Scottish writer William Boyd. His latest novel, The New Confessions, follows the political and cinematic adventures of a monomaniacal filmmaker. Boyd's earlier novels include Stars and Bars and An Ice Cream War.
Novelist Joseph Heller, author of Catch 22, Something Happened and No Laughing Matter, his 1985 account of being stricken with Guillain-Barre Syndrome, a neurological disease in which the peripheral nervous system is attacked. Within two weeks of the first symptoms, Heller could hardly breathe or swallow. It took him two years to relearn his basic motor functions. Heller's best known work is still his first, Catch 22, a satire of the military bureaucracy and the madness of war.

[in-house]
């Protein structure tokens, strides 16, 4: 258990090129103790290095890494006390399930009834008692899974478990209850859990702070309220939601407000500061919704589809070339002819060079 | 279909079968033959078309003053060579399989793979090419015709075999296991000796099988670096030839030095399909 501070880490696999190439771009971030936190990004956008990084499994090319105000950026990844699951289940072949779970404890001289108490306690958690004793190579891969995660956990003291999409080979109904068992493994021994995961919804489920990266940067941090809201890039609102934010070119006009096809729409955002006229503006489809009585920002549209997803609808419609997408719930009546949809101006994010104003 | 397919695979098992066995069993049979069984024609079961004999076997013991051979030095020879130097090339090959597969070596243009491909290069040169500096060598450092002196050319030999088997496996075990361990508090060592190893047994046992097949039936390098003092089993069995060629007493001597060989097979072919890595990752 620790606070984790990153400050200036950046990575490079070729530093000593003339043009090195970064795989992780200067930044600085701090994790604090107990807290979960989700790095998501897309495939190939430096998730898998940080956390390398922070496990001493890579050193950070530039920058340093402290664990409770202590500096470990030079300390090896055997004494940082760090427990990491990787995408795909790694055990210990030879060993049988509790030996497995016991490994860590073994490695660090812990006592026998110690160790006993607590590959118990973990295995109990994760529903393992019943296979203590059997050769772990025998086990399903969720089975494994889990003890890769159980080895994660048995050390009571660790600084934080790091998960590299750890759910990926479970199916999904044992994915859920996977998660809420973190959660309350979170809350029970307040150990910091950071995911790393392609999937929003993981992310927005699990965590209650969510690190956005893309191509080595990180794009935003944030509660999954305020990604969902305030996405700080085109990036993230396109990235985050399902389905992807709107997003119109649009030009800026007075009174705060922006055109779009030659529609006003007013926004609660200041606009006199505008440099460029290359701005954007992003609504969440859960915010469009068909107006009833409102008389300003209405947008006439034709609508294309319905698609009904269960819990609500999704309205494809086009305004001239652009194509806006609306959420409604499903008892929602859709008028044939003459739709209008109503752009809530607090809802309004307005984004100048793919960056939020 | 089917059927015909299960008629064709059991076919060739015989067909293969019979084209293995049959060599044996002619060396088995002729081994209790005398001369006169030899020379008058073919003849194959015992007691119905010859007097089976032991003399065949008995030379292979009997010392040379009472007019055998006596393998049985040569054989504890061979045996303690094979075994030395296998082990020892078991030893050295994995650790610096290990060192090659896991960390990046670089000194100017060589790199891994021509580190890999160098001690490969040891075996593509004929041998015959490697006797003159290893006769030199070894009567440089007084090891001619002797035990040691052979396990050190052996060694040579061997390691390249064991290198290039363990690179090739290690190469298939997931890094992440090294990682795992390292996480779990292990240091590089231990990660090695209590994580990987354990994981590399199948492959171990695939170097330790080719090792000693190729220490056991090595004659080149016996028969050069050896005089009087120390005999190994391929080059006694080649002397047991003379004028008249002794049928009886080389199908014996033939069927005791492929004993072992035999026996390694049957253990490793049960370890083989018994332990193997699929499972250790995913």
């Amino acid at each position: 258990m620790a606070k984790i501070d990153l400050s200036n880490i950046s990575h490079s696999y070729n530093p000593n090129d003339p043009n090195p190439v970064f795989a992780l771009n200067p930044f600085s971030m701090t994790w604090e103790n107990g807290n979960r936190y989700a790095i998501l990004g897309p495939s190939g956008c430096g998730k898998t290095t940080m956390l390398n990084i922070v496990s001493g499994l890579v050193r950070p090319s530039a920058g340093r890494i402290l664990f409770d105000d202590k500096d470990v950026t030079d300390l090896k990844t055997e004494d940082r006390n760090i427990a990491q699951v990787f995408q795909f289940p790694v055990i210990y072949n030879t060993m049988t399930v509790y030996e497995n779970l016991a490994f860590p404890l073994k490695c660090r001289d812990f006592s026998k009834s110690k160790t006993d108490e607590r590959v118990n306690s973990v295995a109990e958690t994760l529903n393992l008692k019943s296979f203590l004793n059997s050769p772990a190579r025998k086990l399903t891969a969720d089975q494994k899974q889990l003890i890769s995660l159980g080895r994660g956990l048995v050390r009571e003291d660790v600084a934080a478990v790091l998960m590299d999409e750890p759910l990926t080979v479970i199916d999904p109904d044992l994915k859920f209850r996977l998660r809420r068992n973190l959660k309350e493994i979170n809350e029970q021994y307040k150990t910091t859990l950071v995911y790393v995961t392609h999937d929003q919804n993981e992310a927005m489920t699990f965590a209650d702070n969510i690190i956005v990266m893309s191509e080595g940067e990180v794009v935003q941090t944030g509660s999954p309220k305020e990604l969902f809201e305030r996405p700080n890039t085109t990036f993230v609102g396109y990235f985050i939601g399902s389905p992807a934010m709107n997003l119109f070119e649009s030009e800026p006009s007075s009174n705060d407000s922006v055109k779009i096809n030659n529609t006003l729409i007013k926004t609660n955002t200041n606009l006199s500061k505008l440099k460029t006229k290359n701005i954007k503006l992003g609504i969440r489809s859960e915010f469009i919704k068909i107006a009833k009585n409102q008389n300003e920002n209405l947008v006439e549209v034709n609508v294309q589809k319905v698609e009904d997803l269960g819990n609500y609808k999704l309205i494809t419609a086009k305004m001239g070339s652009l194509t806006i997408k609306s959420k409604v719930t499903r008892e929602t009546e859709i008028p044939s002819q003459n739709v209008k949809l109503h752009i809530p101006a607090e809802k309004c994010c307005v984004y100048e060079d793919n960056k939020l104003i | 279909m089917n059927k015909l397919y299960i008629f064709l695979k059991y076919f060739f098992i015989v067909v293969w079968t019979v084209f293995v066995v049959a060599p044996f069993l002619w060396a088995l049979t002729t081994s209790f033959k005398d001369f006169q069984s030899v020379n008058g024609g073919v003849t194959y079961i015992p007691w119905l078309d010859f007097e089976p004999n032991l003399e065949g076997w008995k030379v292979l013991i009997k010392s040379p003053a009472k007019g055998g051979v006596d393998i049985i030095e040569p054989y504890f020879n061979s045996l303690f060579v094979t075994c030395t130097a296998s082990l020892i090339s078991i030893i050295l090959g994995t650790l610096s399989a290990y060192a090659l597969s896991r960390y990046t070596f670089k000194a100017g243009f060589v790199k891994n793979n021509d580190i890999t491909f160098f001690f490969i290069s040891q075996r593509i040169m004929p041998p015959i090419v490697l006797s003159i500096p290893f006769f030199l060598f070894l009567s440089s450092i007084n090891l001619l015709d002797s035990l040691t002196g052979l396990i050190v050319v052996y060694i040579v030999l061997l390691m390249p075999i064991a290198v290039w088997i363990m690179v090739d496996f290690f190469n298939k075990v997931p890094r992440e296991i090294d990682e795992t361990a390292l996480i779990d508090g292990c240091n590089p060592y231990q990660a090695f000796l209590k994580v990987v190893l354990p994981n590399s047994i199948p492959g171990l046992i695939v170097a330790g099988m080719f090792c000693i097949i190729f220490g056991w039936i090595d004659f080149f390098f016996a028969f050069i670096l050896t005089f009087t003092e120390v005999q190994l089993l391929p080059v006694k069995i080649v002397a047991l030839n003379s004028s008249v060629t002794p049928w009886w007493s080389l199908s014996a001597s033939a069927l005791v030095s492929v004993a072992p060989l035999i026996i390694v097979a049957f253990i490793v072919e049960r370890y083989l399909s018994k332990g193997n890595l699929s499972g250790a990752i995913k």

Kurt Vonnegut is one of the most prominent of contemporary novelists. His work often contains paradoxes and explores ideas from his science background. Vonnegut was also a P. O. W. in Dresden during the U.S firebombing of the city, an experience that was a subject in his novel "Slaughterhouse-Five." Vonnegut's works have often been banned, and he is active in a movement of writers to defend free speech rights in the U. S. and abroad. He recently traveled abroad as a representative of the organization PEN to report on intellectual freedom in Eastern Europe.